“As someone who came into the programme with a rather niche interest in post-Soviet migration, the MSc in Migration Studies was an eye-opening experience that exposed me to a diversity of interdisciplinary perspectives on migration that ultimately reshaped my understanding of the wider world. Upon completing my studies, I found myself in the tricky position of translating my newly gained interdisciplinary and nuanced approach to thinking about migration into meaningful employment. During my nine-month long job search, I tried to diversify my options for the future by volunteering as an interpreter for asylum seekers, developing ideas for potential PhD proposals and making a tentative foray into journalism. Ultimately, the long wait paid off and I was offered an assistant position at the International Centre for Migration Policy Development where – thanks in large part to the research skills I acquired through the programme – I was able to transition into the organisation’s research team.” Yan Matusevich, graduated 2015

“The MSc in Migration Studies at Oxford was a whirlwind of information and teaching, with a remarkable group of dedicated and passionate students. It only dawned on me after I left just how much we managed to cover in only 9 months, enabling me to take away a thorough general knowledge on migration patterns, issues and theory as well as detailed insights into the topics that interested me the most. The prestige of the course has opened doors for me in Geneva, Ghana and Amsterdam, and the scope of the course allowed me to take on internships on subjects from regional governance of migration, to migration as a route out of poverty. I have now embarked upon a PhD at VU Amsterdam on the relationship between migrant mortality and border policies in the Mediterranean, giving me a chance to put into practice and build upon the research methods and instruction I received at Oxford.” Tamara Last, graduated 2012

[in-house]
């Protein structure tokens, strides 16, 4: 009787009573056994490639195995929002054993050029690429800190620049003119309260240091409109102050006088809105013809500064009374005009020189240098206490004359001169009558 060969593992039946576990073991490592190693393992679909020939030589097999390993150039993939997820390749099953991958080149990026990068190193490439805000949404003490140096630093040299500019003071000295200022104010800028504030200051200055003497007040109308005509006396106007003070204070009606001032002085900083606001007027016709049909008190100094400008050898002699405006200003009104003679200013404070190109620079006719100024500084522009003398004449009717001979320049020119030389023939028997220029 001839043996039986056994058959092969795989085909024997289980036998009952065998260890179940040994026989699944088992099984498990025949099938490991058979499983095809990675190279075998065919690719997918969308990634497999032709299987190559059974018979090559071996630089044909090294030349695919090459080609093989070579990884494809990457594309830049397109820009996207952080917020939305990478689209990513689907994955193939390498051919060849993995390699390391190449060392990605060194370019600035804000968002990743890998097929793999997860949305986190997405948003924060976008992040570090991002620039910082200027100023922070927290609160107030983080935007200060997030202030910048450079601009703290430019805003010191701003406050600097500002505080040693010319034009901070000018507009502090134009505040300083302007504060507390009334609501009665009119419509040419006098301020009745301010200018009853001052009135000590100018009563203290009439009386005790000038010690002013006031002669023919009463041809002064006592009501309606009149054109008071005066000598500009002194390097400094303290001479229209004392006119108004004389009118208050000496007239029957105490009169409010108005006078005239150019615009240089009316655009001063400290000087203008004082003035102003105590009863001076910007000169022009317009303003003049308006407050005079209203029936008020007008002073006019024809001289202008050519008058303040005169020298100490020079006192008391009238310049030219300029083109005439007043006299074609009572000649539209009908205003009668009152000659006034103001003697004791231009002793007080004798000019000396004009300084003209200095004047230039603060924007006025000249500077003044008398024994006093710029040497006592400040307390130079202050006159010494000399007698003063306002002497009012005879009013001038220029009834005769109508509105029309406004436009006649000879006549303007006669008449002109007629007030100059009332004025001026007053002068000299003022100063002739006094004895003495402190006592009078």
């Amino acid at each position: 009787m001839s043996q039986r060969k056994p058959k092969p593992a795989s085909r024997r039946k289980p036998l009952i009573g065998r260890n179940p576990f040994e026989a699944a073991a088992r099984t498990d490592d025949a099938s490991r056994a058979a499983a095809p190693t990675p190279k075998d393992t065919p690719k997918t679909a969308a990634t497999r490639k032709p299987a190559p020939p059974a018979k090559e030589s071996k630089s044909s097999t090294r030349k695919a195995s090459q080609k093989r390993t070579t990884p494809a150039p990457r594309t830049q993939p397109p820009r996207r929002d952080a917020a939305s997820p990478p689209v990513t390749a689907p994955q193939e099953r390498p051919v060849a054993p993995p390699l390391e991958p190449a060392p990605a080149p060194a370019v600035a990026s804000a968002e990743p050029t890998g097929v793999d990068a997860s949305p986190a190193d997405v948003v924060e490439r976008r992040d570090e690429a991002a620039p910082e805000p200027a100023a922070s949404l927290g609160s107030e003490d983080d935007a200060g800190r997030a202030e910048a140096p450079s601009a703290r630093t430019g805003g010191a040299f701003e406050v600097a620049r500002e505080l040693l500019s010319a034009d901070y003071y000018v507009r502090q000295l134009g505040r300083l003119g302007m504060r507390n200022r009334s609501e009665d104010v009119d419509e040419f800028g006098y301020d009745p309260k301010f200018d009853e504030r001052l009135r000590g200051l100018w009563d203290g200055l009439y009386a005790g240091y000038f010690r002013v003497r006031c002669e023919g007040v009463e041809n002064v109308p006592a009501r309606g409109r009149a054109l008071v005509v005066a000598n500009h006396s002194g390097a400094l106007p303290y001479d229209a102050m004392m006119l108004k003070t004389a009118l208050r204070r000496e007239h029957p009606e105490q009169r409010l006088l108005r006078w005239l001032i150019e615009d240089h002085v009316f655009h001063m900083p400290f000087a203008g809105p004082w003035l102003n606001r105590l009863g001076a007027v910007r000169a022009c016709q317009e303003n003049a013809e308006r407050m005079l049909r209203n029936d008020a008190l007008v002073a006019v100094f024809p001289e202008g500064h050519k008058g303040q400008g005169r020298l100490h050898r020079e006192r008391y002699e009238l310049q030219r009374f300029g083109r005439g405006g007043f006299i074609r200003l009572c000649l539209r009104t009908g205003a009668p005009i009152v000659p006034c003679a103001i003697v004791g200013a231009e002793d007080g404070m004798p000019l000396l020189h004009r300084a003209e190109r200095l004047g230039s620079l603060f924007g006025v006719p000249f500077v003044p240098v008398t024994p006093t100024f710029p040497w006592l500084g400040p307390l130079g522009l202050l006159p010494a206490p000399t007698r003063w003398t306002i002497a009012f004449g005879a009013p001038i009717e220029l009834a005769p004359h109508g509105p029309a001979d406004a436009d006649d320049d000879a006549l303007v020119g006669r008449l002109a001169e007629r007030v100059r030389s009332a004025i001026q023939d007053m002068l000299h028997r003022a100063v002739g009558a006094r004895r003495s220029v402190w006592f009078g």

“After my time at Oxford, I have been pursuing a JD (Juris Doctor) at Harvard Law School. At HLS, I have been working at the Immigration and Refugee Clinic, which is designed to guide law students provide pro bono legal services to those with precarious immigration statuses. This winter, I will be traveling to Ramat Gan in Israel to work at the Clinic for Migrants’ Rights at the College of Law and Business. The MSc in Migration Studies provided an excellent transition from a purely academic to direct services involvement with immigration law. As an immigrant, I had always been interested in ideas of belonging and citizenship. The taught courses on the MSc helped me ground those ideas in an interdisciplinary platform. I learned about how the states’, the communities’, and the individual’s ideas of belonging played out on economic, political, anthropological, and transnational stages. This interdisciplinary ability to consider how the act of moving across borders affects both individual and systematic actors has helped me serve my clients better. Further, it has helped me recognize the possible areas for improvement in our current immigration law and policy, which gives me inspiration for future work. The MSc also prepared me for the rigors and structure of a JD program by helping me make habits of critical thinking and writing, planning and organisation, and research. However, the most meaningful thing I gained from my year at Oxford was the lasting personal and professional relationships I forged with course mates and friends throughout the university.” Sussan Lee, graduated 2012